What’s new and exciting with SELinux and security in the new 2.6.26 kernel? Expanding some of the items from the excellent Kernel Newbies 2.6.26 page:
- security= boot parameter
This patch by Ahmed Darwish allows a particular security module to be selected at kernel boot time, so that distributions can ship multiple security modules and allow the user to decide which one (if any) to enable. For example:
security=selinuxselects SELinux, while
security=smackselects SMACK. (In Fedora, you don’t need to do anything: SELinux is the default).
- New SELinux open permission
Until now, opening a file under SELinux invoked the same permission checks as the intended operation on the file, such as read, write, execute and append. There was no separate “open” check: opening a file for write, for example, was considered by SELinux policy as equivalent to actually writing to the file. Experience has shown that this approach is not ideal for handling cases such as IO redirection via the shell, because policy writers cannot usefully guess where users will send redirected output. This is a very common use-case for Linux, so a solution is most definitely necessary, while also preserving strong security. Can it be done? Yes!
Implemented by Eric Paris, the new open permission provides a way to address the issue by providing applications with liberal access to read/write/execute/append permissions but tightly locking down the ability to open a file. In the case of redirecting output via the shell:
bash# /sbin/do-stuff > /tmp/output
the shell forks and creates
/tmp/output, calls dup2(2) to replace stdin with the newly created file descriptor, then execs
do-stuff. With the old permissions,
do-stuffwould have required an SELinux write permission on the new file, which it very likely would not have had. By providing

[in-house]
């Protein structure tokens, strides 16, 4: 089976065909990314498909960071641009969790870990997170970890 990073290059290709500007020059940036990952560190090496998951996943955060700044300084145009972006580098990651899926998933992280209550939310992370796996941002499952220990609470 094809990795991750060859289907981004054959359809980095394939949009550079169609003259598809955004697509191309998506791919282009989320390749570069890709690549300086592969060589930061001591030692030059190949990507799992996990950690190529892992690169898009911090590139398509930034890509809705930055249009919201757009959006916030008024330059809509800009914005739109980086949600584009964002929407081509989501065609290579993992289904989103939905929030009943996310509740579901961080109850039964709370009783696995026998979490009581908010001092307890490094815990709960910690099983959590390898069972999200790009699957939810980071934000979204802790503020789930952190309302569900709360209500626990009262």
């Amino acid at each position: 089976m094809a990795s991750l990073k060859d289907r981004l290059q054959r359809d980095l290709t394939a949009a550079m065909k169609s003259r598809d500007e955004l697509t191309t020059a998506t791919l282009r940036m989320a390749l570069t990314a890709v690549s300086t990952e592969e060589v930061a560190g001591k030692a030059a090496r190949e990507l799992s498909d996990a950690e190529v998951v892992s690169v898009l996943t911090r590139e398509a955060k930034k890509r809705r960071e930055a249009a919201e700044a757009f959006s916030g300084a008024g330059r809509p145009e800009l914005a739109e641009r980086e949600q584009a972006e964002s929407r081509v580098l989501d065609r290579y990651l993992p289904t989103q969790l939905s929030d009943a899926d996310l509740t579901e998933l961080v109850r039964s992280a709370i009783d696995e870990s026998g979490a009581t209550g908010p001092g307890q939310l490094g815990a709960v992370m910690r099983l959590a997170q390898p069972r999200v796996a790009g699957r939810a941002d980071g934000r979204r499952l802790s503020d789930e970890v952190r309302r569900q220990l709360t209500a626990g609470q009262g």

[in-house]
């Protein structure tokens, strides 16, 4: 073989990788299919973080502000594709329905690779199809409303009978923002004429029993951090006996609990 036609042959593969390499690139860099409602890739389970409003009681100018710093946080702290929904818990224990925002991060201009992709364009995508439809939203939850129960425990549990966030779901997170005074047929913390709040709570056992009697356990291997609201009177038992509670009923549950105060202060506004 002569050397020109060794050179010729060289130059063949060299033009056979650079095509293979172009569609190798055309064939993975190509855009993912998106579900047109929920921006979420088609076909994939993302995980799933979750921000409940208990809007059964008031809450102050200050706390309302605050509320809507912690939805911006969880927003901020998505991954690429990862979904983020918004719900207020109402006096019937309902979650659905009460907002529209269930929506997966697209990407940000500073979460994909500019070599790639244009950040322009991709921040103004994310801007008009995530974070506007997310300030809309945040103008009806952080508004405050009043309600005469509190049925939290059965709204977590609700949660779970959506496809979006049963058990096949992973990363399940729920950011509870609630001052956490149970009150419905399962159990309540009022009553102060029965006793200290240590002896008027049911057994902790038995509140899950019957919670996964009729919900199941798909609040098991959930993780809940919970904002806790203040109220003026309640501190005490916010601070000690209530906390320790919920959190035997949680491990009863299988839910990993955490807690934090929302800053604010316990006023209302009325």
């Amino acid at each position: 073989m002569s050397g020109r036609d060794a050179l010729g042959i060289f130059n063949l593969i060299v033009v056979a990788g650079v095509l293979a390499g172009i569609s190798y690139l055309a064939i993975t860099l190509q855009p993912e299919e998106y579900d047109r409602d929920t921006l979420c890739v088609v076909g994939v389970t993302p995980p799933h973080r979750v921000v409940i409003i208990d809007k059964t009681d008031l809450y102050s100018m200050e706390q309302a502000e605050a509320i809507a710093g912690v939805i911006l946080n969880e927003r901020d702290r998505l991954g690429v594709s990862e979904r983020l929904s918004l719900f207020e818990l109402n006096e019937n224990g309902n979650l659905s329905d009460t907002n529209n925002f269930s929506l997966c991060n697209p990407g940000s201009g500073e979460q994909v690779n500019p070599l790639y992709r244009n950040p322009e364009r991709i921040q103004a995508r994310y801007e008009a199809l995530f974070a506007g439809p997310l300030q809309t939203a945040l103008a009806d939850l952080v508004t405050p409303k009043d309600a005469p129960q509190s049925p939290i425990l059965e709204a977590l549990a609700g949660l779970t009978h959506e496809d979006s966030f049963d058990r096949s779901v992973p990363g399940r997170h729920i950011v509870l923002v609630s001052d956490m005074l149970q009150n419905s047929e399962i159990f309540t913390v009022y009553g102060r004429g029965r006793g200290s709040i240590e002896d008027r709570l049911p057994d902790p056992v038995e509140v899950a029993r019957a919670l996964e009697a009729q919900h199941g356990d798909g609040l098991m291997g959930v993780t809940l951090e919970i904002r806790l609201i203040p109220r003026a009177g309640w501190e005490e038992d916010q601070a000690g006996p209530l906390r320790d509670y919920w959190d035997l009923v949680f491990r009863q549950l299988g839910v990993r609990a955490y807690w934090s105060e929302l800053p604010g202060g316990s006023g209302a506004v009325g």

do-stuffwith liberal file access permissions, but not the new open permission, its output may now be redirected to the file without needing to give it the ability to directly open the file. The invoking shell of course needs the open permission, which it effectively delegates to
do-stuffvia the open file descriptor.
Updated security policy which utilizes this technique should be available soon in rawhide, and integrated into Fedora 10, providing significant usability improvements for sysadmins and power users.
- Permissive Types
Also implemented by Eric, permissive types (aka permissive domains) allows permissive mode to be selected on the fly on a per-domain basis. Permissive mode is where security policy is being checked and logged, but not actually enforced, and was previously only possible on a system-wide basis. By making this per-domain, applications which are experiencing SELinux policy issues may be flipped into permissive mode, allowing them to do what they need until a proper fix is available, without disabling policy enforcement for the rest of the system.
- Network Port SID Cache
Paul Moore implemented a cache to improve the performance of the SELinux networking code, so that network port labels are no longer looked up in the (typically large) kernel policy database on a per-packet basis, and is instead retrieved from an RCU-based cache. This addresses a long standing network performance issue which has been observed with very high loads on network servers.
There’s quite a lot happening in security for 2.6.27, some of which has already been merged into Linus’ tree. Due to the pervasive nature of some of the patches (including David Howells’ credentials rework), I’m feeding all of the SELinux stuff via my security-testing tree. The “devel” branch is where bleeding edge changes are initially stabilized before being applied to the “next” branch, which is in turn fed into to linux-next.